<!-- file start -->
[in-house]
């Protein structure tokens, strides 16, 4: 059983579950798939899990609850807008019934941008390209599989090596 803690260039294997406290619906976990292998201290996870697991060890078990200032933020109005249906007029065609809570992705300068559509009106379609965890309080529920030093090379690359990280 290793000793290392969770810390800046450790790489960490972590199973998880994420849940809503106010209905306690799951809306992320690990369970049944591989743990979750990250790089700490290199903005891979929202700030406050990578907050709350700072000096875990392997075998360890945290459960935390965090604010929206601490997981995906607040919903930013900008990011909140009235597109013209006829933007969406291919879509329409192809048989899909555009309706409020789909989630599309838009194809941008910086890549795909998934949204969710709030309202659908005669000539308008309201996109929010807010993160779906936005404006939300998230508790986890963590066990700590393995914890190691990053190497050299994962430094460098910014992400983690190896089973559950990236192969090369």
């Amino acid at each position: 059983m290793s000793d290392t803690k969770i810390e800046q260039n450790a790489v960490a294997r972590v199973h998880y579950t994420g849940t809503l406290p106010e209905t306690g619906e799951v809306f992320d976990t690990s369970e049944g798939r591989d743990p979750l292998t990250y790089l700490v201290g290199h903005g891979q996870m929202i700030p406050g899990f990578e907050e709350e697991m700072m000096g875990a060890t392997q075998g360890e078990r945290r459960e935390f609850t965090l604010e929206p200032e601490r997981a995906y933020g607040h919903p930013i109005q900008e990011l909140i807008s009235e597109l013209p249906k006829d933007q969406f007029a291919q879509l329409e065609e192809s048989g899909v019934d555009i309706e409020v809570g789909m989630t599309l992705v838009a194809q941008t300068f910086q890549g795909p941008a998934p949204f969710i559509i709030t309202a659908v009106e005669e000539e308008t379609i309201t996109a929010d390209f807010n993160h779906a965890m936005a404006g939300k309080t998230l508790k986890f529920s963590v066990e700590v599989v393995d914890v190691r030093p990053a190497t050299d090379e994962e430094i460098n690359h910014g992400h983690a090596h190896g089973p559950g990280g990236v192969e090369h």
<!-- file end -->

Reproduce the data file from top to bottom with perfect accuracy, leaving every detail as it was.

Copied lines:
[in-house]
């Protein structure tokens, strides 16, 4: 059983579950798939899990609850807008019934941008390209599989090596 803690260039294997406290619906976990292998201290996870697991060890078990200032933020109005249906007029065609809570992705300068559509009106379609965890309080529920030093090379690359990280 290793000793290392969770810390800046450790790489960490972590199973998880994420849940809503106010209905306690799951809306992320690990369970049944591989743990979750990250790089700490290199903005891979929202700030406050990578907050709350700072000096875990392997075998360890945290459960935390965090604010929206601490997981995906607040919903930013900008990011909140009235597109013209006829933007969406291919879509329409192809048989899909555009309706409020789909989630599309838009194809941008910086890549795909998934949204969710709030309202659908005669000539308008309201996109929010807010993160779906936005404006939300998230508790986890963590066990700590393995914890190691990053190497050299994962430094460098910014992400983690190896089973559950990236192969090369």
């Amino acid at each position: 059983m290793s000793d290392t803690k969770i810390e800046q260039n450790a790489v960490a294997r972590v199973h998880y579950t994420g849940t809503l406290p106010e209905t306690g619906e799951v809306f992320d976990t690990s369970e049944g798939r591989d743990p979750l292998t990250y790089l700490v201290g290199h903005g891979q996870m929202i700030p406050g899990f990578e907050e709350e697991m700072m000096g875990a060890t392997q075998g360890e078990r945290r459960e935390f609850t965090l604010e929206p200032e601490r997981a995906y933020g607040h919903p930013i109005q900008e990011l909140i807008s009235e597109l013209p249906k006829d933007q969406f007029a291919q879509l329409e065609e192809s048989g899909v019934d555009i309706e409020v809570g789909m989630t599309l992705v838009a194809q941008t300068f910086q890549g795909p941008a998934p949204f969710i559509i709030t309202a659908v009106e005669e000539e308008t379609i309201t996109a929010d390209f807010n993160h779906a965890m936005a404006g939300k309080t998230l508790k986890f529920s963590v066990e700590v599989v393995d914890v190691r030093p990053a190497t050299d090379e994962e430094i460098n690359h910014g992400h983690a090596h190896g089973p559950g990280g990236v192969e090369h």